Connecticut's A Tough Environment For Small Businesses
July 22, 2009
Pat Robertson's Bloomfield service and gas station on Blue Hills Avenue extension has been around for 36 yearsBut he tells you, point blank, that if he were starting the family business from scratch today, he wouldn't make it. Heck, he's barely making it now.
So, no, it's no surprise to Robertson that Connecticut has seen a record number of new businesses shut down in the first half of 2009. The nearly 7,000 closures — up 17 percent from the same time last year — reflect the largest number of shuttered state businesses in this time frame in a decade.
"If you were trying to start a small business today, you'd have almost no chance, because you don't have any existing customers," Robertson, 40, said. "The only reason I'm able to stay in business is I've got a huge client base. I don't have to spend thousands of dollars just advertising and getting new people in."
Advertising is just one of the costs that have combined to become a prohibitive drain on state entrepreneurs. They tell you that Connecticut's property taxes and excessive filing fees, plus exploding insurance costs, make the state's climate for doing business a chilly one.
The snapshot of the Nutmeg State's economy is gloomy: This is an aging state, in huge debt, whose young people can't afford to live here. Small businesses are closing in record numbers — yes, the same small businesses that the secretary of the state's office says made up 90 percent of all new Connecticut jobs in the last decade.
"The long-term impact is that we're going to get more people into the unemployment line, people who used to run these businesses and the people who used to work for these businesses," said small-business owner and advocate Jerry Long, a member of the CBIA's board of directors and past chamber of commerce leader in Hartford and Bloomfield.
"Connecticut is not a very business-friendly state when you talk about the mandates that the legislature puts on you," Long said. "And that's becoming exposed."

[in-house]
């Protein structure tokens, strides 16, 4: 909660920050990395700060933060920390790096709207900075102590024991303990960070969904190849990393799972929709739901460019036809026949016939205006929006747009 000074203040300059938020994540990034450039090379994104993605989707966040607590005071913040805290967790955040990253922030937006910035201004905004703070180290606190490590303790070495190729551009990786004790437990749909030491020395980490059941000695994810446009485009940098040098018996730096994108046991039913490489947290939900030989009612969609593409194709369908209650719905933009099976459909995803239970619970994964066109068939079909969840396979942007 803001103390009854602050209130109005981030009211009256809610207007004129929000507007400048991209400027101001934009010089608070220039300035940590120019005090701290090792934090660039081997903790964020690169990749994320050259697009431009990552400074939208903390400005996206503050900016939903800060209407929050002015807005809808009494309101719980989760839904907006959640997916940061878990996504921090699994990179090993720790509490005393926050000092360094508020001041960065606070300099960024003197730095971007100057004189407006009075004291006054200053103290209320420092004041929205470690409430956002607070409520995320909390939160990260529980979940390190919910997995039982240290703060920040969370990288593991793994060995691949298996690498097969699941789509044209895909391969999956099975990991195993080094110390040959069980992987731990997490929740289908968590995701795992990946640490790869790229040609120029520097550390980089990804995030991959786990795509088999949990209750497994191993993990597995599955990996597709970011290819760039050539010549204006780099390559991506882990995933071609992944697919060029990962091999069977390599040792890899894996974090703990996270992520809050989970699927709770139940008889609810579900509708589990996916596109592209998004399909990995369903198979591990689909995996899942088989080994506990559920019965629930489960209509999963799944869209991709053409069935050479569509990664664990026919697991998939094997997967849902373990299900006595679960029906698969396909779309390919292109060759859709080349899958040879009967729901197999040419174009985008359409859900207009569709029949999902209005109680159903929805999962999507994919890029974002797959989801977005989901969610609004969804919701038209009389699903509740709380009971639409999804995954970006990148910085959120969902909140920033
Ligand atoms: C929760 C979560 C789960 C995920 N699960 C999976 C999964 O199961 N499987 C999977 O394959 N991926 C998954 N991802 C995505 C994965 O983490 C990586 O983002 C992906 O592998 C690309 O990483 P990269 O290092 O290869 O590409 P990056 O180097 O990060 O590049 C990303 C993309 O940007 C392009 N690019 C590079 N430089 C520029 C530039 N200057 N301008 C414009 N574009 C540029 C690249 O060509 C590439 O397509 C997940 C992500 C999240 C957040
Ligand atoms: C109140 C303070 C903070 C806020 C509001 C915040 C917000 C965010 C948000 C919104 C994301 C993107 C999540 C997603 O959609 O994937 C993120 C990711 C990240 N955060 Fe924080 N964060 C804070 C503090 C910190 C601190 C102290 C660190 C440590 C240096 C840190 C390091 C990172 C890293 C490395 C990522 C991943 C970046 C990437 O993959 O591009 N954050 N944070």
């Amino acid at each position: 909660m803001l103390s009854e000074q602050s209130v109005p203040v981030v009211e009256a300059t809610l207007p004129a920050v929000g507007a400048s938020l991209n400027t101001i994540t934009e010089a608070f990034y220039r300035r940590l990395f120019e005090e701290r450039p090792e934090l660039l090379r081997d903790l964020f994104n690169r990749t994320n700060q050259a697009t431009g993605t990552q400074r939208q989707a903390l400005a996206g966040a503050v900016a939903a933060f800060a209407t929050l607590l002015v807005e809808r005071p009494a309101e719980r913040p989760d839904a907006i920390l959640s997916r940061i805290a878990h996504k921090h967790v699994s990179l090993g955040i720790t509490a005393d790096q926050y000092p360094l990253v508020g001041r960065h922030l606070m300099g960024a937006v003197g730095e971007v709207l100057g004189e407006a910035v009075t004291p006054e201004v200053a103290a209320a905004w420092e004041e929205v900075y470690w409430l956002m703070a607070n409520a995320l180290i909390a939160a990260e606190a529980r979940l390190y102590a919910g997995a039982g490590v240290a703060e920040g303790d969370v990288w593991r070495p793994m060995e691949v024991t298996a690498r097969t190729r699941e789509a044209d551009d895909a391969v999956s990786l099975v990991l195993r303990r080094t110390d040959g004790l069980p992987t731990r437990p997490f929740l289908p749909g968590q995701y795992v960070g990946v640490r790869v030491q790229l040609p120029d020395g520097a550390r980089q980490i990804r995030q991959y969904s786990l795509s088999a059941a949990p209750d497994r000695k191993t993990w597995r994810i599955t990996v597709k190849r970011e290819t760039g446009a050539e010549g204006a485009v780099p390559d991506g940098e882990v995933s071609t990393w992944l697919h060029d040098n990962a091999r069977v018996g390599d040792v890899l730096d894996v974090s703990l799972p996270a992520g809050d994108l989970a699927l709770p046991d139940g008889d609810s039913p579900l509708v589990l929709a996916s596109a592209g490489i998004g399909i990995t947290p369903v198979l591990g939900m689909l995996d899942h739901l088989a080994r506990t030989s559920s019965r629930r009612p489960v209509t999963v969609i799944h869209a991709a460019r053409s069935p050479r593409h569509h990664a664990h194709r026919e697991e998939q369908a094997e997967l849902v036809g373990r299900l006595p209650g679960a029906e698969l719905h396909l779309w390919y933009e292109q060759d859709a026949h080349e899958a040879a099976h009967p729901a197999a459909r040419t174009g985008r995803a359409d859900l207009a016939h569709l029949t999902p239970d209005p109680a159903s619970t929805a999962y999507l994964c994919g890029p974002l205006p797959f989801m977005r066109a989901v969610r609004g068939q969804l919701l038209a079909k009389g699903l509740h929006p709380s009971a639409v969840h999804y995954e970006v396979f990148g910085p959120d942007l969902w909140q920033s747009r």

Like others, Long says the state has too many fees and requirements that siphon revenue.
Robertson says he's barely breaking even these days. The bulk of his money comes from servicing cars, but he estimated that he made about $2,000 in gas profits last year. However, he spent $2,500 for mandatory testing of gas pumps. And, of course, there are utilities and insurance. Liability insurance alone can range from $10,000 to well over $30,000 a year for businesses such as convenience stores.
Connecticut's business climate is spiraling at a time when national economic indicators forecast a modest break in this recession by early next year. The number of newly established state businesses is also down.
An untold reality for these small-business owners is that many go weeks without taking a paycheck.
"So, you end up working for free," Robertson said. "And once a lot of people decide they've been working for free for too long, they just close the doors. It's no fun to work for free — and that happens a lot."
Connecticut economist Fred McKinney says another compounding problem for entrepreneurs is that too many have their home equity attached to the financing of their business. As business slows and the housing market struggles, McKinney predicts there'll be a new wave of "entrepreneur foreclosures" in the housing sector.
Small businesses have long been identified as the engines that can rev up an economy. Granted, it's sputtering around the country.
But in Connecticut it's in need of an overhaul.
Reprinted with permission of the Hartford Courant.
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